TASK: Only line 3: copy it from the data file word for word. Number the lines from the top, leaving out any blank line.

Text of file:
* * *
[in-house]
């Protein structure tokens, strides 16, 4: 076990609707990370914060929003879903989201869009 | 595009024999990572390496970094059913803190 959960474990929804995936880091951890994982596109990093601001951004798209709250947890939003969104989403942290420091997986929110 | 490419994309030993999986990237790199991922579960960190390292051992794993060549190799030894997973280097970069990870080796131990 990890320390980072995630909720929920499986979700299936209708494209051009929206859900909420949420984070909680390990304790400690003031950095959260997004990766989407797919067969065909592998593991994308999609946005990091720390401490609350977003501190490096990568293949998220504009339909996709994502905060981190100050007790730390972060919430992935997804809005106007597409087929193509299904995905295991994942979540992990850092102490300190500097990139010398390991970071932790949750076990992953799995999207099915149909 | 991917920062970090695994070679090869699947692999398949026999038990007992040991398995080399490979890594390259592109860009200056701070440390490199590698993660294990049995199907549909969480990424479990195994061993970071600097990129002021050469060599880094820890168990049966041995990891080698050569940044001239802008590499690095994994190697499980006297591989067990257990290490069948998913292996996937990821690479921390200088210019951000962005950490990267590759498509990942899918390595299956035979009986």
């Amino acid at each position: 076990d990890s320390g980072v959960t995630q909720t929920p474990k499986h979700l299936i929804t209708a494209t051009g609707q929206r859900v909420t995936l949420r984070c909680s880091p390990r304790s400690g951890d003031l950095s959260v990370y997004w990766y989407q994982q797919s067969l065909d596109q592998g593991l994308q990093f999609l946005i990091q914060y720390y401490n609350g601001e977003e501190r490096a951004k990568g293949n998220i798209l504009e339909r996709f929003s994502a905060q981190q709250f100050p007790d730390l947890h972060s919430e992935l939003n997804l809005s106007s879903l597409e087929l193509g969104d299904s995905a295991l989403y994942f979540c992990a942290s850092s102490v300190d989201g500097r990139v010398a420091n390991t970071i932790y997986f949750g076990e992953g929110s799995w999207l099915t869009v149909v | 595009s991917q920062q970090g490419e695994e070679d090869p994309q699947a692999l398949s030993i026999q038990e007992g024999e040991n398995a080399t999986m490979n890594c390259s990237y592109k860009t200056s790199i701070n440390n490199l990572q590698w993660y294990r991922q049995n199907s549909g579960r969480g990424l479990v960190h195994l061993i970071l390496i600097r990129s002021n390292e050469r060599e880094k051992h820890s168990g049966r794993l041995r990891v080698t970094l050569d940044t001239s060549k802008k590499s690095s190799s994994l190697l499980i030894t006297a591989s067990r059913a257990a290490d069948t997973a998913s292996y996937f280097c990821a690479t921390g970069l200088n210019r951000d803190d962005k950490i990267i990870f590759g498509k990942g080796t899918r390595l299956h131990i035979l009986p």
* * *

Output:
């Amino acid at each position: 076990d990890s320390g980072v959960t995630q909720t929920p474990k499986h979700l299936i929804t209708a494209t051009g609707q929206r859900v909420t995936l949420r984070c909680s880091p390990r304790s400690g951890d003031l950095s959260v990370y997004w990766y989407q994982q797919s067969l065909d596109q592998g593991l994308q990093f999609l946005i990091q914060y720390y401490n609350g601001e977003e501190r490096a951004k990568g293949n998220i798209l504009e339909r996709f929003s994502a905060q981190q709250f100050p007790d730390l947890h972060s919430e992935l939003n997804l809005s106007s879903l597409e087929l193509g969104d299904s995905a295991l989403y994942f979540c992990a942290s850092s102490v300190d989201g500097r990139v010398a420091n390991t970071i932790y997986f949750g076990e992953g929110s799995w999207l099915t869009v149909v | 595009s991917q920062q970090g490419e695994e070679d090869p994309q699947a692999l398949s030993i026999q038990e007992g024999e040991n398995a080399t999986m490979n890594c390259s990237y592109k860009t200056s790199i701070n440390n490199l990572q590698w993660y294990r991922q049995n199907s549909g579960r969480g990424l479990v960190h195994l061993i970071l390496i600097r990129s002021n390292e050469r060599e880094k051992h820890s168990g049966r794993l041995r990891v080698t970094l050569d940044t001239s060549k802008k590499s690095s190799s994994l190697l499980i030894t006297a591989s067990r059913a257990a290490d069948t997973a998913s292996y996937f280097c990821a690479t921390g970069l200088n210019r951000d803190d962005k950490i990267i990870f590759g498509k990942g080796t899918r390595l299956h131990i035979l009986p």